Yet the broker assumes dividends remain flat. Citi notes National Australia Bank faced a similar dilemma when its dividend pay-out ratios were in excess of 90% at times in 2014, 2015 and also 2018. The bank chose to hold the dividend steady and look through the one-off items.

However, in the midst of a leadership transition, the board may take a different approach this time, the broker acknowledges. Major banks have, historically, only cut their dividends during times of credit stress. This occurred in the early 1990s, 2009 and 2016 in the case of ANZ Bank, driven by deteriorating asset quality.

Only in a broad-based economic downturn or recession would dividends be expected to be cut dramatically. The broker calculates that a credit loss scenario where losses peaked at 60 basis points (2008/09 peaked at 80bps) would result in reductions to Commonwealth Bank's dividend of -30% and the remaining three major banks around -15%.

More significantly, a credit stress event would affect ANZ Bank and Commonwealth Bank ((CBA)) to a lesser extent than National Australia Bank and Westpac, and Citi's current order of preference in the banks would reverse in favour of the former two if that was the case.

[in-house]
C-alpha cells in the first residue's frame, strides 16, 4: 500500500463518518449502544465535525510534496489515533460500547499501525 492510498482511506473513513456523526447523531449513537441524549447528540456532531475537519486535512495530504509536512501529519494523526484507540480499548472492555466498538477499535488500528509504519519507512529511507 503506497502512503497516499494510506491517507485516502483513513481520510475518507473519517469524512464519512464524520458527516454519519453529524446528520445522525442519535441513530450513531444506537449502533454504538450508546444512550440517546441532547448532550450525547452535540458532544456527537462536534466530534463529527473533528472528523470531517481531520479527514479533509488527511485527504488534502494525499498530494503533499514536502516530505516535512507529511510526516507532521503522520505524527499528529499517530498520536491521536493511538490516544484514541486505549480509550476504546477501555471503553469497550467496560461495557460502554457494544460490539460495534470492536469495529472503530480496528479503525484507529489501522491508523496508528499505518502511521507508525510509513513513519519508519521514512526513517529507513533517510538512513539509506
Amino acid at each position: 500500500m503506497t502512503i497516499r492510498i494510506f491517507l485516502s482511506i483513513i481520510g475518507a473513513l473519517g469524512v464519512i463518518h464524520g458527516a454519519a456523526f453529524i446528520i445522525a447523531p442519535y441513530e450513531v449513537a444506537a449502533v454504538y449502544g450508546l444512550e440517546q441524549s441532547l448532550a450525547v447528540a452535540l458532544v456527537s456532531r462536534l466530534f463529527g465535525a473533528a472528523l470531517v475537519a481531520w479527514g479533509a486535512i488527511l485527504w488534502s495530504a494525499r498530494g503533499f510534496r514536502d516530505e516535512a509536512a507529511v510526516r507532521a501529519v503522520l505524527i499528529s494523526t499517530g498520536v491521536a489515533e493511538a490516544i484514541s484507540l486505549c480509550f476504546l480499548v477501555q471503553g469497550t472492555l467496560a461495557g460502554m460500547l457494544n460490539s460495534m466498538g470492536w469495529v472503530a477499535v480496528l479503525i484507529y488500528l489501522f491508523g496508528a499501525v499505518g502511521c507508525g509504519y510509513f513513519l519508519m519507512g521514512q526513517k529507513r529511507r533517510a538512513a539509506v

UBS expects all banks to maintain their dividends, given pressure to release franking credits before a potential change in government. Still, reductions are not completely discounted because of the NZ environment, remediation costs and asset quality.

Morgans takes the recent statement from National Australia Bank – that the dividend will be reviewed at the first half – to mean that it will be cut. While the bank is sticking with first half guidance for expenses growth to be broadly flat, Morgans expects it will underperform the other majors on costs over the next two years. This is because the transformation strategy and productivity savings target laid out by the former CEO Andrew Thorburn have been jeopardised by his departure.

Ord Minnett is increasingly confident National Australia Bank will cut its first half dividend to $0.90 a share, down 9c, yet notes it is still trading on a healthy 7% dividend yield. Credit Suisse and JPMorgan agree with a cut to $0.90 per share for the half year, returning pay-out to a more sustainable level around 82%. JPMorgan expects a flat dividend of $0.94 per share for Westpac, representing a pay-out ratio of 95%.

Yet Citi believes investors are unnecessarily concerned about the high pay-out ratios. The emergence of small dividend adjustments because of high remediation and regulatory costs does not explain the underperformance in the sector versus other yield sectors.

Citi asserts a relatively benign environment for asset quality and credit losses remains key. If there is a meaningful step up in credit losses then the outlook may change, but until dividends are reduced significantly, and capital is called on, the banking sector will remain defensive and offer relative outperformance.

See also Bank Woes Unlikely To Abate Soon on April 5, 2019.